A[ Laouadi et al[:Int[ J[ Heat Mass Transfer 31 "0888# 164Ð175

its neighbors\ respectively[ DxP is the width of the control volume associated with the node P and the superscript 9 stands for values at the previous time step[ Equation "05# is non!linear and involves two unknown variables T and f[ The liquid fraction is determined by the following iter! ative procedure] "0# For a given value f k at iteration k\ equation "05# is solved for the temperature TkP[ "1# The liquid fraction is updated for the next iteration "k¦0# using the following formulae ð08\ 19Ł] f Pk¦0

dH:"rc#m TkP−T0 f Pk¦ [ dH:"rc#m¦DT dH:"rc#m¦DT

"06#

Equation "06# is applied to each node in conjunction with the over:undershoot correction] f Pk¦0 9 if f Pk¦0 ³ 9 and f Pk¦0 0 if f Pk¦0 × 0[ "07# "2# The corresponding temperature TPk¦0 is obtained from equation "05#[ "3# Steps "1# and "2# are repeated until convergence is reached[ Equation "06# may be overrelaxed with a relaxation coe.cient v "0 ¾ v ¾ 1# to accelerate convergence[ Con! vergence is declared when the residual of equation "05# is less than 09−1[ This procedure converges in all times\ and it is valid for isothermal phase change "DT 9# as well as for non!isothermal phase change ð08\ 19Ł[

168

A9 1hci"ht¦hri#^ Al he"hci¦1hri#^

"11#

A1 hci"ht¦hci¦2hri#

"11#

with ht hci¦he[ The fraction of the heat removed by plate P2 is hP2 0−hf[ The dimensionless temperature of the ventilating air at the outlet "T s# and that of plate P2 "T P2# and the heat removal fractions "hf\ hP2# are function of NTU and the exchange coe.cients hci\ hri and he[ This dependency allows better control of the rate of heat transfer to the environment and of the operating temperatures "Ts\ TP2# according to the values of the air mass ~ow rate M "or NTU#\ the distance l9 between plates P1 and P2 "or hci#\ and the emissivities of plates P1 and P2 "or hri\ hre#[ According to the values of these parameters\ in particular the parameter NTU\ the ventilating air temperature at the outlet may be higher or lower than the temperature of plate P2[ Figure 1 shows the pro_les of the dimensionless tem! peratures T s and T P2 as a function of NTU with hci and hri as parameters[ The dimensionless temperature T s decreases rapidly with the increase in NTU[ The ven! tilating air exits at the ambient temperature when NTU is very low while it exits at the mean temperature Þ TP when NTU is very large[ However\ the dimensionless temperature T P2 decreases slowly and is always bound by the values "ht−hri#:"ht¦hri# and he:"ht¦hri# when NTU varies from a low value to a large value[ The curves of T s and T P2 meet at NTU NTU9\ which is given by the following equation] "ht¦hri# e−NTU9 he¦hci"0−e−NTU9#:NTU9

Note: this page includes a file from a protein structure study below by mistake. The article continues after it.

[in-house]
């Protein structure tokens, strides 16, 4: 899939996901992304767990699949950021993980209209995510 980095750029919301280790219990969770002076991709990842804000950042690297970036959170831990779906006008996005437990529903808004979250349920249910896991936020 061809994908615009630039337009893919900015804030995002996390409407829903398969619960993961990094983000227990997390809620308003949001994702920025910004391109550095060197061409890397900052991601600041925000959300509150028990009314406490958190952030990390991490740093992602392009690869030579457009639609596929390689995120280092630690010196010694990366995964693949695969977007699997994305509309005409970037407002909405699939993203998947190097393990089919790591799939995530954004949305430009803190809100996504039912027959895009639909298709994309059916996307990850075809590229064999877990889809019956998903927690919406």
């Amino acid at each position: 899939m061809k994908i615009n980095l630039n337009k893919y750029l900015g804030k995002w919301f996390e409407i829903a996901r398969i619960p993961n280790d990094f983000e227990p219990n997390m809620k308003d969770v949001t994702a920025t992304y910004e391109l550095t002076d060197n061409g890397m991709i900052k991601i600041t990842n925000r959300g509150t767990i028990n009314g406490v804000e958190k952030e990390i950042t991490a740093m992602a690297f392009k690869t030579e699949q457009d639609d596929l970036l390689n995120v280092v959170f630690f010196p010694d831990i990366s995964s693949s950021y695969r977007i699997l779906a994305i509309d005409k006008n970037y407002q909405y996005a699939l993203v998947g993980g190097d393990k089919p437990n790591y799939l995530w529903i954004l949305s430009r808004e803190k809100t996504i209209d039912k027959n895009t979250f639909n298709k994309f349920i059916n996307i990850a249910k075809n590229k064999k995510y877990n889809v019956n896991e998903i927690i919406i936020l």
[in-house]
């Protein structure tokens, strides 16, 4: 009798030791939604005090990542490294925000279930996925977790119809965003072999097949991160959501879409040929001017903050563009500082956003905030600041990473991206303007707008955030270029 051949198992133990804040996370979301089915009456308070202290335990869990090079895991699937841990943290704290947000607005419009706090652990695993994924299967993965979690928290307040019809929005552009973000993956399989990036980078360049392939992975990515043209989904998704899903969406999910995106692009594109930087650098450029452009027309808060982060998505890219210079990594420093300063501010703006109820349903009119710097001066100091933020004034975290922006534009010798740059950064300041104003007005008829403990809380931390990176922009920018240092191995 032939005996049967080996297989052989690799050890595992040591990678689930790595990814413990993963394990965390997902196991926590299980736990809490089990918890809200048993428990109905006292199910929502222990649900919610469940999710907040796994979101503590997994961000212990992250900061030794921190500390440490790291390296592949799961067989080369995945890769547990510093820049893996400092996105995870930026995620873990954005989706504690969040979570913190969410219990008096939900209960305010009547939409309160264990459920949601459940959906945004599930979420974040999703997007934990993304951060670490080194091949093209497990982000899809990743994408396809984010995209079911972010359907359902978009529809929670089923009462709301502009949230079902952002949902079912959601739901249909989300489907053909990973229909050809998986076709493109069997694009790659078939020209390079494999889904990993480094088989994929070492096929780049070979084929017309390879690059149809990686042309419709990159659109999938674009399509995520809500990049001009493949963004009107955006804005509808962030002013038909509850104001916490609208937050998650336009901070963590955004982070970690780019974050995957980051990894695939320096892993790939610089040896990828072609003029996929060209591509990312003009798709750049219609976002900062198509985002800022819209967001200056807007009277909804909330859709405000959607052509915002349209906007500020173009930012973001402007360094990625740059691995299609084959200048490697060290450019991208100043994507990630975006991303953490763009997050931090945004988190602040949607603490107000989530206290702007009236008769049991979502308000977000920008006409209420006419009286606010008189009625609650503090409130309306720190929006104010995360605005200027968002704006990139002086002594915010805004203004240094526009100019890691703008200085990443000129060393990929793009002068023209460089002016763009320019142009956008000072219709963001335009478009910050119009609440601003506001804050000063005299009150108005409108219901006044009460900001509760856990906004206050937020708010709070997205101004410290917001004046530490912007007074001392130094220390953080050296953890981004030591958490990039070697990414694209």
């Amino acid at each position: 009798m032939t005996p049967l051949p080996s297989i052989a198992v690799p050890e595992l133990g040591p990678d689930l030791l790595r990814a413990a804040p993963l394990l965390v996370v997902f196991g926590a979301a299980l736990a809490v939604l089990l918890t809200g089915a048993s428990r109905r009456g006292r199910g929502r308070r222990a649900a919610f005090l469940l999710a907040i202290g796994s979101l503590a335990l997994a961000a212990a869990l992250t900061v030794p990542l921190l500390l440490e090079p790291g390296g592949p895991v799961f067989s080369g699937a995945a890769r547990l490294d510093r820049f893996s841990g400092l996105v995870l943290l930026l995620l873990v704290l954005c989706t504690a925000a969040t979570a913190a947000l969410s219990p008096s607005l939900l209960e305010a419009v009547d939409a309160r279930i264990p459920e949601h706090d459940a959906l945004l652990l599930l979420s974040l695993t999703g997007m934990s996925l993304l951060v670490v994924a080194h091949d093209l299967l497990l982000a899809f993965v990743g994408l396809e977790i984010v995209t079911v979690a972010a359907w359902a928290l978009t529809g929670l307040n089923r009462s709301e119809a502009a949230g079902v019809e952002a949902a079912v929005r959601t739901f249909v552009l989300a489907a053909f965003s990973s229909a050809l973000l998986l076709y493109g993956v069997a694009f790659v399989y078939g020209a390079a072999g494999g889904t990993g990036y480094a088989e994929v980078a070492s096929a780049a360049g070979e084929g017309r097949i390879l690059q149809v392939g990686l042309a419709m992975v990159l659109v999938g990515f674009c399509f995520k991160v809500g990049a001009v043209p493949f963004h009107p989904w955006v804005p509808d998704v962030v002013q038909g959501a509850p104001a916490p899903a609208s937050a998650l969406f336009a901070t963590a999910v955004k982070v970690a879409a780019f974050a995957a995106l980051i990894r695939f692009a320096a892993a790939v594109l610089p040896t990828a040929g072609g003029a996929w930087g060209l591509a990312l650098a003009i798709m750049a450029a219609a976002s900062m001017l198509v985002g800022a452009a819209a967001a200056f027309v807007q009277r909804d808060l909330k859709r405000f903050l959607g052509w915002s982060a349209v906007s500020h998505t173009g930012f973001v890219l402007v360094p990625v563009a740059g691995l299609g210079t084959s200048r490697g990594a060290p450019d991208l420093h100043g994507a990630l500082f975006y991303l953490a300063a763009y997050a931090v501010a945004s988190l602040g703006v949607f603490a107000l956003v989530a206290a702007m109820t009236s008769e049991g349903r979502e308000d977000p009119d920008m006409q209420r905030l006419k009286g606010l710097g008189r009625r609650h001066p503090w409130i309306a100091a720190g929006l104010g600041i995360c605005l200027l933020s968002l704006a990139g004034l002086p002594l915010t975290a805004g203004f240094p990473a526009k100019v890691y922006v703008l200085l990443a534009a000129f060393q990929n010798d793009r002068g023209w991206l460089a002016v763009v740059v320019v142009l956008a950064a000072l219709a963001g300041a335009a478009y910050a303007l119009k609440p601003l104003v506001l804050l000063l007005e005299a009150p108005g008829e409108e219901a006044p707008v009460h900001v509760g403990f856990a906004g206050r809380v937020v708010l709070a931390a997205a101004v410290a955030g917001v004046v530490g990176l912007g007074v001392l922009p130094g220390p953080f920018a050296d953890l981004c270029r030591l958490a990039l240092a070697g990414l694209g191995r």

"12#

The value NTU9 designates the following operating regimes]

3[ Heat transfer to the environment It is of practical interest to know the amount of heat transferred to the environment by the ventilating air and by plate P2[ The total heat per unit surface area removed by plate P1 to the environment is expressed as]

"0# NTU ³ NTU9[ The ventilating air exits at a tem! perature lower than that of plate P2\ "Ts ³ TP2#\ and

Þf#¦hri"TP1−TP2# qP1 hci"TP1−T "Mcf:A#"Ts−Ta#¦he"TP2−Ta#[

"08#

A portion of this heat is evacuated by forced convection by the ventilating air\ which reads as] qf 1hci"T ÞP−T Þf# "Mcf:A#"Ts−Ta#

"19#

and the remaining heat\ qP2 qP1−qf\ is removed by radi! ation and natural convection through plate P2[ The fraction of the heat removed by the ventilating air is] hf

qf A9"0−e−NTU# qP1 A0NTU¦A1"0−e−NTU#

where the constants A9\ A0 and A1 are given by]

"10# Fig[ 1[ Pro_les of the dimensionless temperatures T s and T P2 as a function of NTU\ hci and hri[

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the heat is removed from the PCM mostly by the ventilating air[ "1# NTU × NTU9[ The ventilating air exits at a tem! perature higher than that of plate P2\ "Ts × TP2#\ and the heat may be removed from the PCM mostly by plate P2\ especially at low values of the mass ~ow rate[ The dimensionless temperature of the ventilating air at the outlet T s is controlled only by the number NTU while that of plate P2 is very sensitive to the variations of the plate emissivities\ the distance between plates P1 and P2 and the mass ~ow rate "M#[ The temperature of plate P2 and the threshold NTU9 decrease as the convection "hci# increases while the inverse trend occurs when the radi! ation coe.cient "hri# increases[ Figure 2 shows the pro_les of the heat removal frac! tions of the ventilating air and of plate P2 as a function of NTU with hri and hci as parameters[ The heat removal fraction hf decreases as NTU increases and\ consequently\ hP2 increases[ For the extreme values of NTU\ one obtains] NTU 9] hf

1hci"ht¦hri# he"hci¦1hri#¦hci"ht¦hci¦2hri#

NTU : ] hf : 9[

"13#

Heat is removed mostly by the ventilating air at low values of NTU while it is removed by plate P2 at large values of NTU[ The heat removed by the ventilating air is high when the coe.cient hci is high whilst the inverse trend happens to the heat removed by plate P2[ However\ increasing the radiation coe.cient hri will result in a lower heat removal fraction of the ventilating air and a higher heat removal fraction of plate P2[ At equal heat removal fractions\ hf hP2 9[4\ the corresponding NTU0 is given by the following equation]